Extended Data Figure 5: The cumulative distribution of the absolute differences between planets and their last giant impactors (blue), compared with the differences between planets in the same system (red) assuming 40% mixing between Earth and Moon material. From the top left panel (a) to the bottom right panel (f) we consider all the systems, regardless of the number of particles that contributed to their formation, and planets and last impactors composed by a minimum of 10, 20, 40 and 50 particles. Only last-impactors with mass M have been taken into account.

Supplementary Information

Model Diff. # Mass () (AU) Ref. Planet (ppm)
cjs15 1 cjs15 #1.1
cjs15 2 cjs15 #1.2
cjs15 3 cjs15 #1.3
cjs15 4 cjs15 #1.4
cjs15 5 cjs15 #1.5
cjs15 6 cjs15 #2.1
cjs15 7 cjs15 #2.2
cjs15 8 cjs15 #2.3
cjs15 9 cjs15 #2.4
cjs1 10 cjs1 #3.1
cjs1 11 cjs1 #3.2
cjs1 12 cjs1 #3.3
cjs1 13 cjs1 #3.4
cjs1 14 cjs1 #4.1
cjs1 15 cjs1 #4.2
cjs1 16 cjs1 #4.3
cjs1 17 cjs1 #4.4
cjs1 18 cjs1 #5.1
cjs1 19 cjs1 #5.2
cjs1 20 cjs1 #5.3
cjsecc 21 cjsecc #6.1
cjsecc 22 cjsecc #6.2
cjsecc 23 cjsecc #6.3
cjsecc 24 cjsecc #6.4
cjsecc 25 cjsecc #7.1
cjsecc 26 cjsecc #7.2
cjsecc 27 cjsecc #7.3
cjsecc 28 cjsecc #7.4
cjsecc 29 cjsecc #7.5
cjsecc 30 cjsecc #7.6
cjsecc 31 cjsecc #7.7
cjsecc 32 cjsecc #8.1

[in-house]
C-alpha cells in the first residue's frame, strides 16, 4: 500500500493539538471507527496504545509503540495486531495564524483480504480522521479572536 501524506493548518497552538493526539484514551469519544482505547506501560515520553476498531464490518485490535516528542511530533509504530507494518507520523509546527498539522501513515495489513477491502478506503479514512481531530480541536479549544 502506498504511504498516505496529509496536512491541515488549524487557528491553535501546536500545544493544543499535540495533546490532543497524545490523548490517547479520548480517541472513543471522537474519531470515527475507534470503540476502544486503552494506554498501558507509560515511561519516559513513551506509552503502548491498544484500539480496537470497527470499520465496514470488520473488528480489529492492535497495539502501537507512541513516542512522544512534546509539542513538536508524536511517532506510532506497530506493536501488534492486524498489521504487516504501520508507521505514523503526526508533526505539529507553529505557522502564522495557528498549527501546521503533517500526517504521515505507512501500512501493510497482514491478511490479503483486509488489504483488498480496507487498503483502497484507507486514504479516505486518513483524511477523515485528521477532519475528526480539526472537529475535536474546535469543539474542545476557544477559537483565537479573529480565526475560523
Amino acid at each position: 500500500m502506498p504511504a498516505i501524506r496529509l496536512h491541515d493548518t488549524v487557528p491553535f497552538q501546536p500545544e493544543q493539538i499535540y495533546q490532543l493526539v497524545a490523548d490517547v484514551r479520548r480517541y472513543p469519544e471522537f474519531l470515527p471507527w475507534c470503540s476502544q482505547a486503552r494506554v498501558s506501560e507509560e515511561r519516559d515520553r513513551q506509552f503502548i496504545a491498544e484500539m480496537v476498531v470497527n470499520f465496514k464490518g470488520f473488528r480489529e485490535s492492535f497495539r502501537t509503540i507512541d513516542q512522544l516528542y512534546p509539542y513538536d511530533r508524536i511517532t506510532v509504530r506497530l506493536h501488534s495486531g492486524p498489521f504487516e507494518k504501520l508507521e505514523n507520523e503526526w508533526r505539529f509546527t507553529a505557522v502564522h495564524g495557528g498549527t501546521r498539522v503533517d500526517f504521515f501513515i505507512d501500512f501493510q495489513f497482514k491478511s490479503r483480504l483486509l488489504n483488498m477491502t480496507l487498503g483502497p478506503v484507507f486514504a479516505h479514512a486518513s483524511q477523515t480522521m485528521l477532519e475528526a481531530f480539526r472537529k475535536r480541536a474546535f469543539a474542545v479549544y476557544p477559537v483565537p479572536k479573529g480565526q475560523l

cjsecc 33 cjsecc #8.2
cjsecc 34 cjsecc #8.3
cjsecc 35 cjsecc #8.4
cjsecc 36 cjsecc #8.5
eejs15 37 eejs15 #9.1
eejs15 38 eejs15 #9.2
eejs15 39 eejs15 #9.3
eejs15 40 eejs15 #9.4
eejs15 41 eejs15 #10.1
eejs15 42 eejs15 #10.2
eejs15 43 eejs15 #10.3
eejs15 44 eejs15 #10.4
eejs15 45 eejs15 #10.5
eejs15 46 eejs15 #11.1
eejs15 47 eejs15 #11.2
eejs15 48 eejs15 #11.3
eejs15 49 eejs15 #11.4
eejs15 50 eejs15 #11.5
eejs15 51 eejs15 #12.1
eejs15 52 eejs15 #12.2
eejs15 53 eejs15 #12.3
eejs15 54 eejs15 #12.4
eejs15 55 eejs15 #12.5
eejs15 56 eejs15 #13.1
eejs15 57 eejs15 #13.2
eejs15 58 eejs15 #13.3
eejs15 59 eejs15 #14.1
eejs15 60 eejs15 #14.2
eejs15 61 eejs15 #14.3
eejs15 62 eejs15 #14.4
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Supplementary Information Table: The differences between the planets in each analyzed system and the impacted-planets. See the main text and Methods for further details.
Table 3: *